While we have not been able to directly confirm the source, we have seen evidence that a Ukrainian software application called MEDoc was used by attackers to deliver the Petya DLL. The software is heavily used in Ukraine it appears the company’s systems may have been compromised and used to issue a malicious update to systems running the program on the morning of Jun 27th. This infection vector helps explain the high concentration of infections in Ukraine.

Installation

This variant of Petya is spread as a DLL file, which must be executed by another process before it takes action on the system. Once executed, it overwrites the Master Boot Record and creates a scheduled task to reboot the system. Once the system reboots, the malware displays a fake “chkdisk” scan which tricks the victim into believing the program is repairing their hard drive. In reality, the malware is encrypting the NTFS Master File Table in the background. Once the fake chkdisk completes, the malware displays a ransom note which demands a payment of $300 in bitcoin.

Command and Control

Petya contains no Command and Control mechanisms that we know of. After a host is infected, there is no communication from the malware back to the attacker.

Lateral Movement

Petya uses three mechanisms to spread to additional hosts.

  • Petya scans the local /24 to discover enumerate ADMIN$ shares on other systems, then copies itself to those hosts and executes the malware using PSEXEC. This is only possible if the infected user has the rights to write files and execute them on system hosting the share.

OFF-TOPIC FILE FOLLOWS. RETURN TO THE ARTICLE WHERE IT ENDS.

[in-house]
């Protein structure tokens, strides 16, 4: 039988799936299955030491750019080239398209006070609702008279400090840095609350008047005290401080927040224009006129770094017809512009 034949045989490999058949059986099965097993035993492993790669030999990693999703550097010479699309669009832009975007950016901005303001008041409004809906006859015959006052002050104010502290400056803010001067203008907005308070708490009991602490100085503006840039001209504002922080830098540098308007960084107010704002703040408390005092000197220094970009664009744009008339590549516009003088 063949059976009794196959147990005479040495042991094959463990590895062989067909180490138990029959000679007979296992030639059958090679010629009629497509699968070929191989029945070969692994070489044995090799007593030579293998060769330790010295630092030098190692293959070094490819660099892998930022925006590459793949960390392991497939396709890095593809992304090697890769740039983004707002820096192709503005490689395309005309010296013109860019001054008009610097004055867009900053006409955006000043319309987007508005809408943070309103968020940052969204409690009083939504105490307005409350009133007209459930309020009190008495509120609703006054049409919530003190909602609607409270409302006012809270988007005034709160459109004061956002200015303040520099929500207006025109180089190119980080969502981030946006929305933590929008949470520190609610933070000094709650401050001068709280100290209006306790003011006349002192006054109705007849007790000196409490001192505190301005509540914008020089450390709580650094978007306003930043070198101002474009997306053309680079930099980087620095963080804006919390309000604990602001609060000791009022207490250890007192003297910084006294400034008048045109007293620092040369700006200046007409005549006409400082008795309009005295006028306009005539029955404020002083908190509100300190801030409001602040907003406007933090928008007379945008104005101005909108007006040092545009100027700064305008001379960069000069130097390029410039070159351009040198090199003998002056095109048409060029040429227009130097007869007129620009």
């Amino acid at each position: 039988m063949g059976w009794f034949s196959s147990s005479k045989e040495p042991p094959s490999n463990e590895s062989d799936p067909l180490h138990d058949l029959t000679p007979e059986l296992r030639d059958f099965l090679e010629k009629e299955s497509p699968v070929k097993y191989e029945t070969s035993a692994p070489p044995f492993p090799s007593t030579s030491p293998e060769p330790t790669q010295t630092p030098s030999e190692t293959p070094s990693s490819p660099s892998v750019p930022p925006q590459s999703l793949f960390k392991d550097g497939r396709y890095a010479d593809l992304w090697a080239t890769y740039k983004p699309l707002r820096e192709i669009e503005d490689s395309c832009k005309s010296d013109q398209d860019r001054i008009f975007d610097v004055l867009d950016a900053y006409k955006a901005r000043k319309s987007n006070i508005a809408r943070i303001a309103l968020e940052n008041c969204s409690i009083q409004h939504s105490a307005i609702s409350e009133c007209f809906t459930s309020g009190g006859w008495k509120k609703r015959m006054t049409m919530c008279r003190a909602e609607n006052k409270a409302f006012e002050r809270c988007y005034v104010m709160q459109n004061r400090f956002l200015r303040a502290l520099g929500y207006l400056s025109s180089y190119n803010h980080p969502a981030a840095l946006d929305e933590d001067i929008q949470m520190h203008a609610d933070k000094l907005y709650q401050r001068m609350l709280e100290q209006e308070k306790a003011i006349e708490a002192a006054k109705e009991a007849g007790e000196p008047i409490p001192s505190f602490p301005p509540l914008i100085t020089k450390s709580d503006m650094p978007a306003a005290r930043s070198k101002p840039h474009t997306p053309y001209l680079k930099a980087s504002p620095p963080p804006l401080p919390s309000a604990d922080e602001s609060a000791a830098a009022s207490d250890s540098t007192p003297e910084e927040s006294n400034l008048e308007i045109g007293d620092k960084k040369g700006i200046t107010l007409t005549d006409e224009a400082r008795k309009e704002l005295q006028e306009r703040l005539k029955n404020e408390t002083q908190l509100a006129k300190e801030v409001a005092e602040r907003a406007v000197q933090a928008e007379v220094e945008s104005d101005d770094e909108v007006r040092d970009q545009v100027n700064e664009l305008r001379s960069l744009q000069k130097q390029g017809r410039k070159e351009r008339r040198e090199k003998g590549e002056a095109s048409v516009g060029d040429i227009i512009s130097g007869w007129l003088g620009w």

• Petya uses the Windows Management Instrumentation Command-line (WMIC) tool to connect to hosts on the local subnet and attempts to execute itself remotely on those hosts. It can use Mimikatz to extract credentials from the infected system and use them to execute itself on the targeted host.
  • Petya finally attempts to use the ETERNALBLUE exploit tool against hosts on the local subnet. This will only be successful if the targeted host does not have the MS17-010 patches deployed.

Conclusion

Ransomware attacks are very common, but they are rarely coupled with an exploit that allows the malware to spread as a network worm. The WannaCry attacks in May, 2017 demonstrated that many Windows systems had not been patched for this vulnerability. The spread of Petya using this vulnerability indicates that many organizations may still be vulnerable, despite the attention WannaCry received.

As always if you have any questions, please come to the Threat & Vulnerability Discussions on our Live Community.

Version Summary

June 27, 2017:

  • Initial Publication

June 27, 2017 – 1:08 PM PT

  • Updated Delivery/Exploitation section to include speculation about delivery through a compromised Ukrainian Tax software package.
  • Updated Lateral Movement section to describe additional mechanisms used to spread Petya.

June 28, 2017 – 8:40 AM PT

  • Updated summary to note the expansion beyond Ukraine and Europe
  • Added more detail to malware encryption process.
  • Updated Infection mechanism to specify the MEDoc software update delivery vector.

June 29, 2017 – 5:00 PM PT

  • Added more detail around recovery and “wiper” characteristics.